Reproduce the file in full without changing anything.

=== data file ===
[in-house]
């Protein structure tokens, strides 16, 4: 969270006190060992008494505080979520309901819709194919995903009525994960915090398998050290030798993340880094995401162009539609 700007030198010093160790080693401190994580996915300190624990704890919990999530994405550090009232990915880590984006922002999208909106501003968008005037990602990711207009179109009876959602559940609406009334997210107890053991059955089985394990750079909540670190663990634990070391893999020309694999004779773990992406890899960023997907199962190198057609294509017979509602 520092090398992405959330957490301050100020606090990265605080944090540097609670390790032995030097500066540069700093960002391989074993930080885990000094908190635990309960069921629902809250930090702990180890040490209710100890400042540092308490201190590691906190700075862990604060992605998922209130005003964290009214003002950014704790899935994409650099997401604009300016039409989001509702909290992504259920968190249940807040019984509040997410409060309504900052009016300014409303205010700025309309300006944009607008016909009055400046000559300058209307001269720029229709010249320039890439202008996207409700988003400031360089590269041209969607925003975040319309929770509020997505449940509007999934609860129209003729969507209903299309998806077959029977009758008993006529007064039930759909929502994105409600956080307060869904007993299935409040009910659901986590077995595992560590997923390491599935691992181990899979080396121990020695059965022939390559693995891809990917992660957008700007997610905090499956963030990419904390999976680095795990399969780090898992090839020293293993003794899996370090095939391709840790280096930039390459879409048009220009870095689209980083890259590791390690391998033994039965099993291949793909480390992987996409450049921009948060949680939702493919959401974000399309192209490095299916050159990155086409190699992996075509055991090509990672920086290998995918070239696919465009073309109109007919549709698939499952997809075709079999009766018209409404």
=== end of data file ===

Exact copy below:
[in-house]
């Protein structure tokens, strides 16, 4: 969270006190060992008494505080979520309901819709194919995903009525994960915090398998050290030798993340880094995401162009539609 700007030198010093160790080693401190994580996915300190624990704890919990999530994405550090009232990915880590984006922002999208909106501003968008005037990602990711207009179109009876959602559940609406009334997210107890053991059955089985394990750079909540670190663990634990070391893999020309694999004779773990992406890899960023997907199962190198057609294509017979509602 520092090398992405959330957490301050100020606090990265605080944090540097609670390790032995030097500066540069700093960002391989074993930080885990000094908190635990309960069921629902809250930090702990180890040490209710100890400042540092308490201190590691906190700075862990604060992605998922209130005003964290009214003002950014704790899935994409650099997401604009300016039409989001509702909290992504259920968190249940807040019984509040997410409060309504900052009016300014409303205010700025309309300006944009607008016909009055400046000559300058209307001269720029229709010249320039890439202008996207409700988003400031360089590269041209969607925003975040319309929770509020997505449940509007999934609860129209003729969507209903299309998806077959029977009758008993006529007064039930759909929502994105409600956080307060869904007993299935409040009910659901986590077995595992560590997923390491599935691992181990899979080396121990020695059965022939390559693995891809990917992660957008700007997610905090499956963030990419904390999976680095795990399969780090898992090839020293293993003794899996370090095939391709840790280096930039390459879409048009220009870095689209980083890259590791390690391998033994039965099993291949793909480390992987996409450049921009948060949680939702493919959401974000399309192209490095299916050159990155086409190699992996075509055991090509990672920086290998995918070239696919465009073309109109007919549709698939499952997809075709079999009766018209409404």